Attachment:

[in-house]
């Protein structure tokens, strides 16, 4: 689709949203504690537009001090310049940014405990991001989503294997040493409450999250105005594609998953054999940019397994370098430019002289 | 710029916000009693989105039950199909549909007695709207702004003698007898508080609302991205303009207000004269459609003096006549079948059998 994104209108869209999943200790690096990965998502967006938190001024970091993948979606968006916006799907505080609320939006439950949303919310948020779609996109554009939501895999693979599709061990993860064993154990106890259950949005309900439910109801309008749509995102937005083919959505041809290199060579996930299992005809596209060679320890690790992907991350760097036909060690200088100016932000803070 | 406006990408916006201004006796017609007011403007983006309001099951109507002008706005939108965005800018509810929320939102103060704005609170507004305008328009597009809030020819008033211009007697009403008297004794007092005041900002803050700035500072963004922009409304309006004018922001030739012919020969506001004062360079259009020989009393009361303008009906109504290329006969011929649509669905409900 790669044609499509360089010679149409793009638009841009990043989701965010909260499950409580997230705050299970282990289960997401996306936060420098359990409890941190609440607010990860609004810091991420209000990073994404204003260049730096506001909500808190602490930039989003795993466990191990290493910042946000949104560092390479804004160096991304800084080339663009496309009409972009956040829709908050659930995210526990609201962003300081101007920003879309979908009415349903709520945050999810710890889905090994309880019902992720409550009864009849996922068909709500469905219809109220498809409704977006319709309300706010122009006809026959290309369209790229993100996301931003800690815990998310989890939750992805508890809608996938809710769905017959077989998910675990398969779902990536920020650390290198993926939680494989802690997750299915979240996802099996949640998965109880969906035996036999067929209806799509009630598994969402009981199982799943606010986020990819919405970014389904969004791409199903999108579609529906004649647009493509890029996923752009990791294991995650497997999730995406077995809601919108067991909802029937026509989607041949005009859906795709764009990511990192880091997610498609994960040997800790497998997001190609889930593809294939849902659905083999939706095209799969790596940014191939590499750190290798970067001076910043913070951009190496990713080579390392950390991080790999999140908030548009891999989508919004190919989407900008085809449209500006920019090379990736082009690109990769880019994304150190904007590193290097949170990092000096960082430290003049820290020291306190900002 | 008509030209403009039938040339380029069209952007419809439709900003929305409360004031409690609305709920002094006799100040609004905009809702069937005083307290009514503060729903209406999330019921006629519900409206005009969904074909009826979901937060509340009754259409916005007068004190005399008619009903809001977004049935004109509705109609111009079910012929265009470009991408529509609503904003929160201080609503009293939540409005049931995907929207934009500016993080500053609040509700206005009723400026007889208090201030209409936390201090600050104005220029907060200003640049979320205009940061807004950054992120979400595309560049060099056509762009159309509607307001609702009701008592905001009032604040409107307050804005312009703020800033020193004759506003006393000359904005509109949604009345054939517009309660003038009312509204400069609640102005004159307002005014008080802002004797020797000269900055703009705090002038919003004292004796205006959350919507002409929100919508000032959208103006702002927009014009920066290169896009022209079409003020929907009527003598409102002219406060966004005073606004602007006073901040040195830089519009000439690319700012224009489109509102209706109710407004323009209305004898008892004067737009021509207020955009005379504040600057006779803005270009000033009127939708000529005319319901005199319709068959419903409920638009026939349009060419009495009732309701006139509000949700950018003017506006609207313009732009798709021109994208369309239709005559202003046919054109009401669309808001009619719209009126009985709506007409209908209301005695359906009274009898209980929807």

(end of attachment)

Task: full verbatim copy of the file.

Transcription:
[in-house]
């Protein structure tokens, strides 16, 4: 689709949203504690537009001090310049940014405990991001989503294997040493409450999250105005594609998953054999940019397994370098430019002289 | 710029916000009693989105039950199909549909007695709207702004003698007898508080609302991205303009207000004269459609003096006549079948059998 994104209108869209999943200790690096990965998502967006938190001024970091993948979606968006916006799907505080609320939006439950949303919310948020779609996109554009939501895999693979599709061990993860064993154990106890259950949005309900439910109801309008749509995102937005083919959505041809290199060579996930299992005809596209060679320890690790992907991350760097036909060690200088100016932000803070 | 406006990408916006201004006796017609007011403007983006309001099951109507002008706005939108965005800018509810929320939102103060704005609170507004305008328009597009809030020819008033211009007697009403008297004794007092005041900002803050700035500072963004922009409304309006004018922001030739012919020969506001004062360079259009020989009393009361303008009906109504290329006969011929649509669905409900 790669044609499509360089010679149409793009638009841009990043989701965010909260499950409580997230705050299970282990289960997401996306936060420098359990409890941190609440607010990860609004810091991420209000990073994404204003260049730096506001909500808190602490930039989003795993466990191990290493910042946000949104560092390479804004160096991304800084080339663009496309009409972009956040829709908050659930995210526990609201962003300081101007920003879309979908009415349903709520945050999810710890889905090994309880019902992720409550009864009849996922068909709500469905219809109220498809409704977006319709309300706010122009006809026959290309369209790229993100996301931003800690815990998310989890939750992805508890809608996938809710769905017959077989998910675990398969779902990536920020650390290198993926939680494989802690997750299915979240996802099996949640998965109880969906035996036999067929209806799509009630598994969402009981199982799943606010986020990819919405970014389904969004791409199903999108579609529906004649647009493509890029996923752009990791294991995650497997999730995406077995809601919108067991909802029937026509989607041949005009859906795709764009990511990192880091997610498609994960040997800790497998997001190609889930593809294939849902659905083999939706095209799969790596940014191939590499750190290798970067001076910043913070951009190496990713080579390392950390991080790999999140908030548009891999989508919004190919989407900008085809449209500006920019090379990736082009690109990769880019994304150190904007590193290097949170990092000096960082430290003049820290020291306190900002 | 008509030209403009039938040339380029069209952007419809439709900003929305409360004031409690609305709920002094006799100040609004905009809702069937005083307290009514503060729903209406999330019921006629519900409206005009969904074909009826979901937060509340009754259409916005007068004190005399008619009903809001977004049935004109509705109609111009079910012929265009470009991408529509609503904003929160201080609503009293939540409005049931995907929207934009500016993080500053609040509700206005009723400026007889208090201030209409936390201090600050104005220029907060200003640049979320205009940061807004950054992120979400595309560049060099056509762009159309509607307001609702009701008592905001009032604040409107307050804005312009703020800033020193004759506003006393000359904005509109949604009345054939517009309660003038009312509204400069609640102005004159307002005014008080802002004797020797000269900055703009705090002038919003004292004796205006959350919507002409929100919508000032959208103006702002927009014009920066290169896009022209079409003020929907009527003598409102002219406060966004005073606004602007006073901040040195830089519009000439690319700012224009489109509102209706109710407004323009209305004898008892004067737009021509207020955009005379504040600057006779803005270009000033009127939708000529005319319901005199319709068959419903409920638009026939349009060419009495009732309701006139509000949700950018003017506006609207313009732009798709021109994208369309239709005559202003046919054109009401669309808001009619719209009126009985709506007409209908209301005695359906009274009898209980929807």